MOVING INTO THE
             Matthew Boyle, Esq.
   Imai, Tadlock, Keeney and Cordery, LLP
          100 Bush Street, Suite 1300
           San Francisco, California

            Imai, Tadlock, Keeney & Cordery,   1
            Filing of a Lawsuit
•  “Discovery” begins after the filing of a lawsuit
•  Allows parties to “discover” what facts and
   documents the other side has
•  Discovery can be Interrogatories, Requests for
   Admission or a Request for Production of Documents
•  “Reasonably calculated to lead to the discovery of
   admissible evidence”
•  Subpoenas can request documents from non-parties

                  Imai, Tadlock, Keeney & Cordery,   2
     “Documents” as Defined in the
           Evidence Code
•  Handwriting, typewriting, printing,
   photographs, photostats, photocopies,
   transmissions by fax and e-mail “and every
   other means of recording upon any tangible
   thing, any form of communication or
   representation, including letters, words,
   pictures, sounds or symbols, or combinations
   thereof, and any records thereby created,
   regardless of the manner in which the record
   has been stored.”
                 Imai, Tadlock, Keeney & Cordery,   3
Different Concerns - Paper Documents
        Versus Electronic Data
•  Electronic data can be sent to many recipients
   almost instantaneously
•  The recipients can save the electronic data
   either locally or on a server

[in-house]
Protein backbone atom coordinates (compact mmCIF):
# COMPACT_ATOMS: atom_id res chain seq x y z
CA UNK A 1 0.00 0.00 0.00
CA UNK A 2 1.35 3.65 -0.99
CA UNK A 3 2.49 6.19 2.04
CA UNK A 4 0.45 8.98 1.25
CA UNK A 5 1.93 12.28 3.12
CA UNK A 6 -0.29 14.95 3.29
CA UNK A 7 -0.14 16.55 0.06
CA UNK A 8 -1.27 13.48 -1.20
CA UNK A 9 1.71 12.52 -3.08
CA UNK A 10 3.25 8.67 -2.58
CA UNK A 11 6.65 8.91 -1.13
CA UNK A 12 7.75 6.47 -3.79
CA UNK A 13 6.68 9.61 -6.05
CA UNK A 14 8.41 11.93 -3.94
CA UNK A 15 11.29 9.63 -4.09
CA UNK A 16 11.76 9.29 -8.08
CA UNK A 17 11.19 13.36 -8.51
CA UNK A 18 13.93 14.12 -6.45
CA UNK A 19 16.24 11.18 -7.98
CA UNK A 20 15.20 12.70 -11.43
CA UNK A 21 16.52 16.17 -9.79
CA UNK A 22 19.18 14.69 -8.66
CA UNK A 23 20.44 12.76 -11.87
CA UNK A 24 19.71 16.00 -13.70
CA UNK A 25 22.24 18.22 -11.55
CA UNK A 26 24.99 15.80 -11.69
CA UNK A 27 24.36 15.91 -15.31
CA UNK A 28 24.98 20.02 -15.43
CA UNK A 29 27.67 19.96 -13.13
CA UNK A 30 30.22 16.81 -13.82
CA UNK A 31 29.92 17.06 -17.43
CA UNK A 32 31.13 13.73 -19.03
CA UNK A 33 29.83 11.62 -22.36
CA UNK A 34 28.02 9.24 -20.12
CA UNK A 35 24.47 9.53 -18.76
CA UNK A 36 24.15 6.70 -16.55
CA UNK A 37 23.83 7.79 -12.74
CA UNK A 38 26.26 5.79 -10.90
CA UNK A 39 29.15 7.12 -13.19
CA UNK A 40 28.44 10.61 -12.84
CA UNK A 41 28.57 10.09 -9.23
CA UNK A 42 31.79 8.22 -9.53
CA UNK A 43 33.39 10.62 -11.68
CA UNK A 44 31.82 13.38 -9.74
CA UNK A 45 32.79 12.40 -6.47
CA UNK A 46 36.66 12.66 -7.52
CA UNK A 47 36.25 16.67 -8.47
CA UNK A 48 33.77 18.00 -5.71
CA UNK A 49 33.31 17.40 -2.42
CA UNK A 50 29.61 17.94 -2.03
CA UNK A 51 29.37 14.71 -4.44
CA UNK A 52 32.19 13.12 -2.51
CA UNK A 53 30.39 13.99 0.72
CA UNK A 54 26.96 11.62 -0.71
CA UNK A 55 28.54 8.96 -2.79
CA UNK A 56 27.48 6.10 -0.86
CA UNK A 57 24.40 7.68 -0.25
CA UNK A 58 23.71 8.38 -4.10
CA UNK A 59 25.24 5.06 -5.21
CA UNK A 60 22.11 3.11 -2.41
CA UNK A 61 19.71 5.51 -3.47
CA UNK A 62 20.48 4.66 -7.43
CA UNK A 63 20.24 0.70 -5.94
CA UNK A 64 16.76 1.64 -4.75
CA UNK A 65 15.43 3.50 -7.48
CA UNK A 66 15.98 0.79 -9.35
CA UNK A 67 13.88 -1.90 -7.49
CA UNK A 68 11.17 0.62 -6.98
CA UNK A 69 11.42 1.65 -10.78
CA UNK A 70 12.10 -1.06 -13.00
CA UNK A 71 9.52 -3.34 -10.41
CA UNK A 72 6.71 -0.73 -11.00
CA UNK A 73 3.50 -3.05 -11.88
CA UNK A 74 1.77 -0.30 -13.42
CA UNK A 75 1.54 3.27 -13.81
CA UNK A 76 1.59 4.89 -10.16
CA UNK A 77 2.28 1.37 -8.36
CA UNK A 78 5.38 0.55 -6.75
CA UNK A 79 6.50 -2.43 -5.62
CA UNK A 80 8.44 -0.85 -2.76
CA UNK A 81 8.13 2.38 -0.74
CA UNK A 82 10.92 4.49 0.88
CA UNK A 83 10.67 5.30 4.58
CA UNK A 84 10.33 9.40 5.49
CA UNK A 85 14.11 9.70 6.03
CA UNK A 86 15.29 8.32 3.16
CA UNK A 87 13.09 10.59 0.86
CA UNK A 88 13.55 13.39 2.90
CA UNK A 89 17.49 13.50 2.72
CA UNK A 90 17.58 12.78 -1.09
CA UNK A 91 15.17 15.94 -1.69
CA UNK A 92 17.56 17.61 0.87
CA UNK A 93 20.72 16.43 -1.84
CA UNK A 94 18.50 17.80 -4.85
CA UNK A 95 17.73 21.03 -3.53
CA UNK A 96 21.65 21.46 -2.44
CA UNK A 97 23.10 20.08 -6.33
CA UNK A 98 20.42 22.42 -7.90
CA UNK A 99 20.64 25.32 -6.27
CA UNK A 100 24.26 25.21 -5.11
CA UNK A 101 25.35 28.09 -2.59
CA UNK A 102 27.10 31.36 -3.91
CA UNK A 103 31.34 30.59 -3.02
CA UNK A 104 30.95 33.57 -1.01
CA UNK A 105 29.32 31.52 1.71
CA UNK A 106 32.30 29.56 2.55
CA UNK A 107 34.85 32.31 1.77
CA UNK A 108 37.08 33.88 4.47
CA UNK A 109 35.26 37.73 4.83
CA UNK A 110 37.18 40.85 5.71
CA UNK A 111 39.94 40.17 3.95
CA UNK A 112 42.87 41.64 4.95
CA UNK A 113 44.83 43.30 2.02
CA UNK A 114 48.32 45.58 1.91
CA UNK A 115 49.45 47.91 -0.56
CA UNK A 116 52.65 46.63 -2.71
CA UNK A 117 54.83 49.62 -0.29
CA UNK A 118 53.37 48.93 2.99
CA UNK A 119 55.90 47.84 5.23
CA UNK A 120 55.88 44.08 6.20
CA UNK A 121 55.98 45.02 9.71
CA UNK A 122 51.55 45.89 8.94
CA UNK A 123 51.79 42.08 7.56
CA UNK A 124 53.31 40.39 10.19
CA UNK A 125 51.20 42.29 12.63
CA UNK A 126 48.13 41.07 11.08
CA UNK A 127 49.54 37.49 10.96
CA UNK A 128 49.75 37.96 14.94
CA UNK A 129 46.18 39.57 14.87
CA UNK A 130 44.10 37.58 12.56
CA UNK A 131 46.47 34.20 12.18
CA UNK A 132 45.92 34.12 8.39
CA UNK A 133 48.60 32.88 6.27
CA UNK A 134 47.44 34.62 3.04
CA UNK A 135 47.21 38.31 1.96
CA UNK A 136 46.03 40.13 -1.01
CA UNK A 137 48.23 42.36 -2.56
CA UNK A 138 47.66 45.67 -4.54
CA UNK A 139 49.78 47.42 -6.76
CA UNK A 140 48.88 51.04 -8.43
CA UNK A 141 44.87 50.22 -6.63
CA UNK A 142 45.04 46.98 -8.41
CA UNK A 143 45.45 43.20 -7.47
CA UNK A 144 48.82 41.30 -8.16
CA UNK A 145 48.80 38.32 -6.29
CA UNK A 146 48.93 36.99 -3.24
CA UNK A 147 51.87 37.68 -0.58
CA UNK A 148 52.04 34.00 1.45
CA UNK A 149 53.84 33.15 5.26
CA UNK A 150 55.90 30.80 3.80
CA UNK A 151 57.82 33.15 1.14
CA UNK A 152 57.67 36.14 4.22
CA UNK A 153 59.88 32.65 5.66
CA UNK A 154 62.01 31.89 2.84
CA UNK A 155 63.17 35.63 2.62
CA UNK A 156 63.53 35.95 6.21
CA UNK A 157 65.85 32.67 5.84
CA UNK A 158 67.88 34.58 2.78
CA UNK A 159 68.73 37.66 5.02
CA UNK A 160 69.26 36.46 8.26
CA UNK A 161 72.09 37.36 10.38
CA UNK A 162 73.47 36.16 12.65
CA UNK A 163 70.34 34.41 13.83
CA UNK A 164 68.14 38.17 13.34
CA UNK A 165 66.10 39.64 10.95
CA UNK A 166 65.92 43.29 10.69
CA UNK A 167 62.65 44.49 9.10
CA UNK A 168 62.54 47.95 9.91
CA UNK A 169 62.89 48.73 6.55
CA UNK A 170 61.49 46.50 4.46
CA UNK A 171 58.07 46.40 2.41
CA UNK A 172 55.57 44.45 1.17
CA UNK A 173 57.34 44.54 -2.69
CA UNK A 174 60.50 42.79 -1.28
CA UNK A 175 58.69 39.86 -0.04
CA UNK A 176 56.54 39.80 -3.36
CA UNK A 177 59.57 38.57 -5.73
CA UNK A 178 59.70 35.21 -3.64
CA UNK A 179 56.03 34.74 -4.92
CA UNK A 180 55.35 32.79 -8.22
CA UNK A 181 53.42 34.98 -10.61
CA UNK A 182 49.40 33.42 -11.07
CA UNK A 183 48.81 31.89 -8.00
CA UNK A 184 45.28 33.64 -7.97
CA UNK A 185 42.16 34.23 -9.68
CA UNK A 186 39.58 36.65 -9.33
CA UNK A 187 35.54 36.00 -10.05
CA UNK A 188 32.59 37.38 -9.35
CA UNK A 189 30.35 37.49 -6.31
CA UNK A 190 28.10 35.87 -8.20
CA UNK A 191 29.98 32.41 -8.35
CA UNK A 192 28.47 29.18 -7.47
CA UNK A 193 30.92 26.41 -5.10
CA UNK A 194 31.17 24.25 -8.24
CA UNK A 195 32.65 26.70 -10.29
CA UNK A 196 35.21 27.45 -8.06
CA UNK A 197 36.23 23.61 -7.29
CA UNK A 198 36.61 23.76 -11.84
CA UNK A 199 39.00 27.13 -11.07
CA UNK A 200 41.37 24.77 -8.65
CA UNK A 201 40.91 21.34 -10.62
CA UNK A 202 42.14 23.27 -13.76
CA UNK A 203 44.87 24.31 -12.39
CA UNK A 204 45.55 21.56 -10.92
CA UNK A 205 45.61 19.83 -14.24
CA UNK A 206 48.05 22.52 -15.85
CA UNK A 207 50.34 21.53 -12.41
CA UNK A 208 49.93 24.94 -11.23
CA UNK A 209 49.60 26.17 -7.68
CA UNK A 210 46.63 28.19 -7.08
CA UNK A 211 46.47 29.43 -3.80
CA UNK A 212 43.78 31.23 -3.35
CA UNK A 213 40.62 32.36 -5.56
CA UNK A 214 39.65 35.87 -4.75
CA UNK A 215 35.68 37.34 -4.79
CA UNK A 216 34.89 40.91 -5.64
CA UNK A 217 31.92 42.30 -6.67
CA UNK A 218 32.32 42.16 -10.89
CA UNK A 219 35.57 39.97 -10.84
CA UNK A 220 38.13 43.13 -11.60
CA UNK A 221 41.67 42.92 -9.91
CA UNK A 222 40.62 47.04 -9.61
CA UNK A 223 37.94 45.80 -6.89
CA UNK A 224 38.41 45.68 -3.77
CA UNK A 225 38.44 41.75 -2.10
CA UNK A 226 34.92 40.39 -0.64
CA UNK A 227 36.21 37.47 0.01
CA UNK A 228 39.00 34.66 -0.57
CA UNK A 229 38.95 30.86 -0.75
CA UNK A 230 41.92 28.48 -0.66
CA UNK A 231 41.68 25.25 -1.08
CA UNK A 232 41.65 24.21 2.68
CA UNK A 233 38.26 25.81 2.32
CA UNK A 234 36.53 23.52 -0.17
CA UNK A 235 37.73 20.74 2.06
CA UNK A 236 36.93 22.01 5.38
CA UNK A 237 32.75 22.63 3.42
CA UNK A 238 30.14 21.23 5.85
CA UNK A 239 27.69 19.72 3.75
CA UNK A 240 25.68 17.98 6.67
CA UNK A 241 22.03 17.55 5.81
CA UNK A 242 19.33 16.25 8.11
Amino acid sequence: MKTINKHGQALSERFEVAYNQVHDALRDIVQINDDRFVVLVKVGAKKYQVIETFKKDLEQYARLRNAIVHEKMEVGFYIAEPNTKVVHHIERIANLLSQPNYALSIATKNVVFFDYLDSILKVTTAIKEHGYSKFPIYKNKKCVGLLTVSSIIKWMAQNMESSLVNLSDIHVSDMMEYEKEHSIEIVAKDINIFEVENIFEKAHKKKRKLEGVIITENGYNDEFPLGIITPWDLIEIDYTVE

•  Electronic data can be altered easily
•  A recipient can “delete” electronic data, but it
   will continue to exist until it is overwritten
•  Paper documents can be simply shredded

                  Imai, Tadlock, Keeney & Cordery,    4
  Electronic Data Contains Metadata
•  “Data about data”
•  Metadata is embedded in the file itself and is
   not viewable
•  Metadata contains information about the file
   (when the file was opened, when it was
   altered, etc.)
•  MP3 have metadata
•  Metadata might be useful to establish issues of
                 Imai, Tadlock, Keeney & Cordery,    5
 When Does a Duty Arise to Preserve
        Electronic Data?
•  An entity has a duty to preserve electronic data
   when it has notice that a lawsuit has been or
   might be filed.
•  Counsel and client can be sanctioned for the
   destruction of data
•  Notice to one employee of the client provides
   institutional notice to all members of that client

                  Imai, Tadlock, Keeney & Cordery,   6
      Electronic Data Is Becoming
         Increasingly Prevalent
•  Paper constituted only .01% of the total of new
   data generated in 2002
•  Electronic data will only continue to increase
   in the future
•  1 GB of data is equal to between 70,000 and
   80,000 pages

                 Imai, Tadlock, Keeney & Cordery,   7
Recent Example of Sanctions Imposed
      - Spoliation of Evidence
•  San Francisco Chronicle-September 4, 2008
•  Involved CEO of Oracle
•  US District Judge rules that Larry Ellison deliberately
   destroyed or withheld e-mails and failed to preserve
   tape recordings
•  A duty was found to preserve e-mails after the
   lawsuit was filed and many e-mails were missing
   after that date
•  The sanction is to instruct the jury that Ellison knew
   of facts that are harmful to Oracle’s case